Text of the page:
Network Security

Encryption: A brief history of our secret keeping

Words like encryption and data security are getting more “buzz” than an army barber this year. From recent customer data security leaks at Snapchat and Target, to businesses like Google and Microsoft changing data protection policies in response to the National Security Agency's (NSA) data-collection practices, encryption -- or its utter failure -- affects all of us now. But this wasn't always the case.

While the history of encryption is long, its widespread use is a fairly recent phenomenon. Only in the last century have governments encrypted communications with much frequency, and public communications were not regularly encrypted until the 1970s. In the wake of encryption's incessant headline grabs in 2014, a look at the practice's transformation through time might prove timely.

While my office wall lacks a PhD in history, as person with interest in encryption both professionally and, let's say, recreationally, I'll offer a quick, pop quiz-free primer on encryption through time.

What we think of as "classic cryptography” – those encoded puzzles people created and worked out by hand – has been in existence for nearly four millennia. While we think of codes, ciphers and encryptions in terms of secrets, or at the very least in terms of privacy, the first known cipher dates to 1900 BC in the Old Kingdom of Egypt and was not necessarily created with secret-keeping in mind. Historians believe that these ciphers were actually created to increase mysticism and not with the intent to hide secrets from other people.

The earliest instances of ciphers suspected of keeping secrets date to 1500 BC in Mesopotamia. Clay tablets were found that hid recipes for pottery glazes and potentially the “Colonel's secret herbs and spices” of the time; can't have unauthorized access to that kind of information.

For the most part, though, encryption was still very rare. This was possibly because so few people could read and write, or because people rarely communicated with those they couldn't meet face-to-face. As such, the evolution of ciphers was slow in development. Around 500 to 600 BC, Hebrew scholars used simple substitution ciphers, much like the ones seen in today's newspaper Cryptogram puzzles. Julius Caesar famously used the Caesar cipher to encrypt messages to his armies. Encryption's sister-discipline, code breaking, began in the medieval Arab world alongside the development of more advanced ciphers and discoveries such as frequency analysis, though these tools were not often put into practice.

It wasn't until the late medieval and early modern era in Europe when political unrest and religious tension proliferated the practical use of ciphers and code breaking. The famous Voynich Manuscript was also produced around this time; to date, no one has publicly cracked the secrets of this text (and whether it's even an authentic text or an elaborate hoax is still up for debate). If it is a cipher, it may be one of the most effective ones of its kind to date. Get to work, Snowden.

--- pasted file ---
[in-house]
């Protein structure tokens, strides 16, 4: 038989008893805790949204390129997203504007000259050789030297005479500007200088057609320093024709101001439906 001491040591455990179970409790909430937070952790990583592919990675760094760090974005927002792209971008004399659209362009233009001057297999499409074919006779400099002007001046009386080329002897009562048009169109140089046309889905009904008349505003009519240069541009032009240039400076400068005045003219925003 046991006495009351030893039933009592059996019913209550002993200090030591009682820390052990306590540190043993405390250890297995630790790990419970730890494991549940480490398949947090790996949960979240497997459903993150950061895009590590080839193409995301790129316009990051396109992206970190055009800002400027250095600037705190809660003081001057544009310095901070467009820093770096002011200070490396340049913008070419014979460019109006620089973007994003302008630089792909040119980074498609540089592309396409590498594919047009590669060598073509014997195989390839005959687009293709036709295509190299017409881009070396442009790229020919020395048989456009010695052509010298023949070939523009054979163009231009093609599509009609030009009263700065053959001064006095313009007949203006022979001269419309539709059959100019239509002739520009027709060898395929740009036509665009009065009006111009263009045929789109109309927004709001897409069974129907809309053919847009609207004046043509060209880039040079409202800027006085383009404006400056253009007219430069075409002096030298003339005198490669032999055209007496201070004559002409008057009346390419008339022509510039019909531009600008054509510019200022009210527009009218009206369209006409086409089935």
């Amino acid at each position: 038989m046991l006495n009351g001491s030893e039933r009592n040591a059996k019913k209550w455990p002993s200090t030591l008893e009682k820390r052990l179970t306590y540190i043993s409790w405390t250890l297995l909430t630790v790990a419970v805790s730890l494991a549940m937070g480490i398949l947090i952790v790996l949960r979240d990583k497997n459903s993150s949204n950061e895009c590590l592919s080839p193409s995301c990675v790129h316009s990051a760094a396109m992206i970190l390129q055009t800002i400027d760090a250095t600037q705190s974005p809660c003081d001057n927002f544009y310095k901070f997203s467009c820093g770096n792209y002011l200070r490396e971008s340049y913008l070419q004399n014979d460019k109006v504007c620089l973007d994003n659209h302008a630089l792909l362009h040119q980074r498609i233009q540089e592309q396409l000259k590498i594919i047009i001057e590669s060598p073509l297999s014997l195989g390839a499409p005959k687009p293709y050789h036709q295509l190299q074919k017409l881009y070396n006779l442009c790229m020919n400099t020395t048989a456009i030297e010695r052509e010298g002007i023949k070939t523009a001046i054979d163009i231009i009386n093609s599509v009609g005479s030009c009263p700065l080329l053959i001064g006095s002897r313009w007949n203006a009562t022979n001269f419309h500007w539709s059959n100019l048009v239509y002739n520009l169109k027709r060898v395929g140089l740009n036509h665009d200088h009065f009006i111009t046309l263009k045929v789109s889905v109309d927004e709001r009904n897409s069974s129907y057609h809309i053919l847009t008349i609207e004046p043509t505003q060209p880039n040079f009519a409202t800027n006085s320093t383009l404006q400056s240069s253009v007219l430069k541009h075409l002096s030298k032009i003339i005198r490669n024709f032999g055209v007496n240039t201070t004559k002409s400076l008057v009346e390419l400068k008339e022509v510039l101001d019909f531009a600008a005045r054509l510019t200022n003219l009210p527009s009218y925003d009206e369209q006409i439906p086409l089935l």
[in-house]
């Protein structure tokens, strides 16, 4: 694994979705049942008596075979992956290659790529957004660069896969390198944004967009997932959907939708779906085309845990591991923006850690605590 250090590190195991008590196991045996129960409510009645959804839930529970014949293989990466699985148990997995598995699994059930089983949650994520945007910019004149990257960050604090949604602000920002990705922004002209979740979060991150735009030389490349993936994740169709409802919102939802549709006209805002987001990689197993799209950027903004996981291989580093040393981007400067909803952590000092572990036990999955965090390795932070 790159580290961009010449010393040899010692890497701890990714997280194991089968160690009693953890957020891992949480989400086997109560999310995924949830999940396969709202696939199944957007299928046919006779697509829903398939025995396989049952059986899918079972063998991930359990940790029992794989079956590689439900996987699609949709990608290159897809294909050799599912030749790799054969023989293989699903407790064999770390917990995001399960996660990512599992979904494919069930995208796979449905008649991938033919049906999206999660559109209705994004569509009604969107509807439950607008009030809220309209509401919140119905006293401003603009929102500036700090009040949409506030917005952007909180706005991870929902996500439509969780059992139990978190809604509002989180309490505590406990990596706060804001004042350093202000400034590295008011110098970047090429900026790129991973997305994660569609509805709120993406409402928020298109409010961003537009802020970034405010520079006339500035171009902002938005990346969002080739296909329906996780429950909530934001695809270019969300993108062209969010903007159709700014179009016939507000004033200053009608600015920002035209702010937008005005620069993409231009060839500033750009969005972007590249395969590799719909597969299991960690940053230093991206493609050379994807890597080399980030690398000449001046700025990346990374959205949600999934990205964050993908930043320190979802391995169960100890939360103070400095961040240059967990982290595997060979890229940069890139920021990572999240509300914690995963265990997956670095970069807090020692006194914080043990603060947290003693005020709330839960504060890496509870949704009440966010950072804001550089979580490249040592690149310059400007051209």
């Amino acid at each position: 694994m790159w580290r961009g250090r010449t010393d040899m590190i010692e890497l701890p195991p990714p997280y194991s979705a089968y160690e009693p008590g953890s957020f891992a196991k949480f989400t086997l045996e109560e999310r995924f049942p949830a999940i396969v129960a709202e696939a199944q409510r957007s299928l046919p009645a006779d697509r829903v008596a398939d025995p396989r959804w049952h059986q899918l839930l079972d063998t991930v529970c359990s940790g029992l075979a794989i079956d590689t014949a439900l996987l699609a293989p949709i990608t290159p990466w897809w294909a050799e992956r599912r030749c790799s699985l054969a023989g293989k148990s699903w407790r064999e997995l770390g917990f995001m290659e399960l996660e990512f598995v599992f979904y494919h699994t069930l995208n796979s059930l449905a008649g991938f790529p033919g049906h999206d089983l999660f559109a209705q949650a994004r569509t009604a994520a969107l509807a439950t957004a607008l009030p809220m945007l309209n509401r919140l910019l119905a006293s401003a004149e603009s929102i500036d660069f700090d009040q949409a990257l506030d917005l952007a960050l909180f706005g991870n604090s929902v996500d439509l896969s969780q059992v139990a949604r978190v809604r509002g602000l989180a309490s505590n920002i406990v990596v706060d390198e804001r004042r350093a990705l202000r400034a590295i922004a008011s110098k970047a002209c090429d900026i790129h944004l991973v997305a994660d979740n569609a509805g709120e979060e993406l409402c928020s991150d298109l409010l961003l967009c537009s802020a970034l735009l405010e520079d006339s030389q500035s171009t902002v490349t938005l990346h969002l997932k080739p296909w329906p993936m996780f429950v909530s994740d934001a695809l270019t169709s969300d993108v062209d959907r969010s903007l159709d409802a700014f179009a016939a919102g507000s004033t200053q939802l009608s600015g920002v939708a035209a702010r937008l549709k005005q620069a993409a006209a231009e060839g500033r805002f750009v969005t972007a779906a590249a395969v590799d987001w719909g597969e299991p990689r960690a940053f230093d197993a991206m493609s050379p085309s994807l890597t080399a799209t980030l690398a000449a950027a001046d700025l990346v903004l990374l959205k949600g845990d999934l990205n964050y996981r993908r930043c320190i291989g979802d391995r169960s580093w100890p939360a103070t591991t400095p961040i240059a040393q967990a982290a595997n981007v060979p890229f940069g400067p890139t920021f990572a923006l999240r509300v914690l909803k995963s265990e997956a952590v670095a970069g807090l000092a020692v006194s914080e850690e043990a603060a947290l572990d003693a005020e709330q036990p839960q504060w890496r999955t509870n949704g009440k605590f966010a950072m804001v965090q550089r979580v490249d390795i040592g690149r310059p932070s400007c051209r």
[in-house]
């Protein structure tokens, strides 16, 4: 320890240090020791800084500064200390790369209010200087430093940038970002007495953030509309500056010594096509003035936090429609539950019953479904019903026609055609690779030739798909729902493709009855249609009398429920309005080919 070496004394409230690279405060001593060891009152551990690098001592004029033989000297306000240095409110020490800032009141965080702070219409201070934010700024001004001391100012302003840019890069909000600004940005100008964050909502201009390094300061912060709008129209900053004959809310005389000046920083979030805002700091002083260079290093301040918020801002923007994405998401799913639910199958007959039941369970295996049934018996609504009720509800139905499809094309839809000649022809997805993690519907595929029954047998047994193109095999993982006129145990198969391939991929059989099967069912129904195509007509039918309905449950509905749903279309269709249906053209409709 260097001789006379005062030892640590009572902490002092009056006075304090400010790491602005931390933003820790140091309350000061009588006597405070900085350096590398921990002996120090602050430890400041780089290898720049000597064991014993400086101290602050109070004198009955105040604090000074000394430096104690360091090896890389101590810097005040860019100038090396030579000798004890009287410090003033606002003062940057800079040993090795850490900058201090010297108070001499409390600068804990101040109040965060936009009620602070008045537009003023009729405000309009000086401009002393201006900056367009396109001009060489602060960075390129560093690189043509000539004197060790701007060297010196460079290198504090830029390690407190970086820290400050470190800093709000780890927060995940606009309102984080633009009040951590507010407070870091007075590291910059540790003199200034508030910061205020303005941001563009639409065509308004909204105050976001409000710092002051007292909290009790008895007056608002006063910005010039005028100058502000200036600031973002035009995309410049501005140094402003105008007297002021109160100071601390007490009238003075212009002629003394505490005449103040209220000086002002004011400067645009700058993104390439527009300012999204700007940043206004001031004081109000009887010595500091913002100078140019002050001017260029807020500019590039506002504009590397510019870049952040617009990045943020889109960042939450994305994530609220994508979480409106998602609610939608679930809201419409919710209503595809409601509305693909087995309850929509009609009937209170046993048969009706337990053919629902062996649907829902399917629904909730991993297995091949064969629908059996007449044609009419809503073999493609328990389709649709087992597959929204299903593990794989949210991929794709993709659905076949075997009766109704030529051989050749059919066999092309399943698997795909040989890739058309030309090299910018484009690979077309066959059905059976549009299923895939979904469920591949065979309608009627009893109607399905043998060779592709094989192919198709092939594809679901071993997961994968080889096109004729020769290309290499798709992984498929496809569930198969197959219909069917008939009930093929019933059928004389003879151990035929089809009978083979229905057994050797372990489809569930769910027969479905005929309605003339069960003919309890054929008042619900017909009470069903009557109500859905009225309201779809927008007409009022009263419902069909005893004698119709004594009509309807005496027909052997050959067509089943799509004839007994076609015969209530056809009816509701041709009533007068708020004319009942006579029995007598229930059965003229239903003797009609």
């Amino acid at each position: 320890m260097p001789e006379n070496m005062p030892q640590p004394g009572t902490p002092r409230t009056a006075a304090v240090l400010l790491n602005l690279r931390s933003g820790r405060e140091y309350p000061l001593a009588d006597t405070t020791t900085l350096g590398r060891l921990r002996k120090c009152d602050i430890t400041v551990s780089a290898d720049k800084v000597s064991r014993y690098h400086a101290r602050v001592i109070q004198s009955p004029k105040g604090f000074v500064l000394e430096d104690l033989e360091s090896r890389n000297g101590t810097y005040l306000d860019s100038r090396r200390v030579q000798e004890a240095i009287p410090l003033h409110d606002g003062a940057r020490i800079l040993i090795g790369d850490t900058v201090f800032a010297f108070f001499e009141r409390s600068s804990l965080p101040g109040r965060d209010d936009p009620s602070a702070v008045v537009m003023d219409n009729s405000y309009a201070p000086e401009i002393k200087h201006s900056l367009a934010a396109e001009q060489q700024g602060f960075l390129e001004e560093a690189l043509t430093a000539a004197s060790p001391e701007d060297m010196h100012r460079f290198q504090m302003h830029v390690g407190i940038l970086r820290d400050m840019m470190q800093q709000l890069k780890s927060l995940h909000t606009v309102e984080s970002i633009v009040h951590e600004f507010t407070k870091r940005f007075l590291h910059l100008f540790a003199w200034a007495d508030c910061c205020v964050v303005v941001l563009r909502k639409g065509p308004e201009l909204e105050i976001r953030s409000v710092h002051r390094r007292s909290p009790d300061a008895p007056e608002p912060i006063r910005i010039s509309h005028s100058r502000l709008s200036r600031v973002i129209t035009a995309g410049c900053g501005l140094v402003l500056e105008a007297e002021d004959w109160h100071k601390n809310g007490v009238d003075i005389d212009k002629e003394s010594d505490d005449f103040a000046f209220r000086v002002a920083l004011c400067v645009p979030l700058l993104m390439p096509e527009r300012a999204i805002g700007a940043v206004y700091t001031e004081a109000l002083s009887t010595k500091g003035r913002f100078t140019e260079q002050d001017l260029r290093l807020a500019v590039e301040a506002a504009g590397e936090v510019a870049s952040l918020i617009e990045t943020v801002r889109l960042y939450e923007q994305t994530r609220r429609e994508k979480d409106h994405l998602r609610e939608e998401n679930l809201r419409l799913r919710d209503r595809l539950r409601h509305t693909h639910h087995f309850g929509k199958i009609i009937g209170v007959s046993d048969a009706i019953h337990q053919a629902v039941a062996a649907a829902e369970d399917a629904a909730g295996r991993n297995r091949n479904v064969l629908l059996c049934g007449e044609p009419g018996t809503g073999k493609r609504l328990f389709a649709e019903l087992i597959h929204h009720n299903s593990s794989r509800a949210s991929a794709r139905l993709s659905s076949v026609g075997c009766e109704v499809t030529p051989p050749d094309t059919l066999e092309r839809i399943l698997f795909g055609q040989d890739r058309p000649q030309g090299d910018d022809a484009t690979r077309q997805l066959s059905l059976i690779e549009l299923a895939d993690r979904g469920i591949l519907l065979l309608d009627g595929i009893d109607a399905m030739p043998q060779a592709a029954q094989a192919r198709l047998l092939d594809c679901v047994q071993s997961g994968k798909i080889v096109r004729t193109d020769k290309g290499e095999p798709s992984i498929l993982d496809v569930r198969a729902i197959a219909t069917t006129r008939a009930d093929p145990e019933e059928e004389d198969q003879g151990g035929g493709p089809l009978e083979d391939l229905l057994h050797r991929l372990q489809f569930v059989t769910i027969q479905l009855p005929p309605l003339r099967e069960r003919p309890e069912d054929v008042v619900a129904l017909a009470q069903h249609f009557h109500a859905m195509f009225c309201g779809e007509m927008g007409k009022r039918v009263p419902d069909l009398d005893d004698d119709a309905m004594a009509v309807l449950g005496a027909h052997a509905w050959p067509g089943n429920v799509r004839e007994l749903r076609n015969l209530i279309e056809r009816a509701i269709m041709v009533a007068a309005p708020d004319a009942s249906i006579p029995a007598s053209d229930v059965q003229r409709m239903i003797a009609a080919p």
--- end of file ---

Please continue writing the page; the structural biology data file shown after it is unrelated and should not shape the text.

Ciphers became much more common into the 19th and 20th century, as long-distance technologies like the telegraph and radio proliferated and governments attempted more covert communications. Famously, World War I British code breakers cracked German communications that both turned the tide in naval battles and aided in deciphering the Zimmermann Telegram, which helped convince the United States to join the war on the side of the British.

Machine-assisted cryptography led to the German Enigma cipher machine, used before and during World War II. However, savvy Polish code breakers had cracked these machines without the Germans' knowledge before the invasion of Poland, and were able to smuggle this information to Great Britain. Those code-breaking capabilities gave Great Britain and their allies an advantage some estimate may have shortened the war by two years.

Still, until the 1970s encryption techniques were primarily used by governments or in activities related to the state. With the advent of the computer, however, both encryption techniques and code breaking have increased in sophistication. Computers and their processing powers are able to more easily deliver features that make codes more secure, including long keys and true randomization.

Today, nearly everything is encrypted. If your data travels through secure Wi-Fi connections or ethernet, if you need a password to access it, it's been encrypted. However, as computers advance they're more capable of cracking encryptions through brute force, guessing at every possible randomized key until they happen on the correct one. Advancements in encryption are accelerating alongside rapid developments in computer technology – it's an ever-escalating game of cat of mouse.

While it feels like encryption is everywhere nowadays, history shows it's a fairly recent phenomenon. As we become more reliant on technology to safeguard everything from our finances to our personal privacy, encryption will only become more important and valuable to us.

Of course, for all the advances in encryption technologies, authentication remains a major factor in data security. If the wrong person gains access to your password or encryption key, even the most unbreakable encryption is powerless to stop them. The history of passwords and watchwords is rich and storied, reaching back into ancient eras. But that's a tale for another time.

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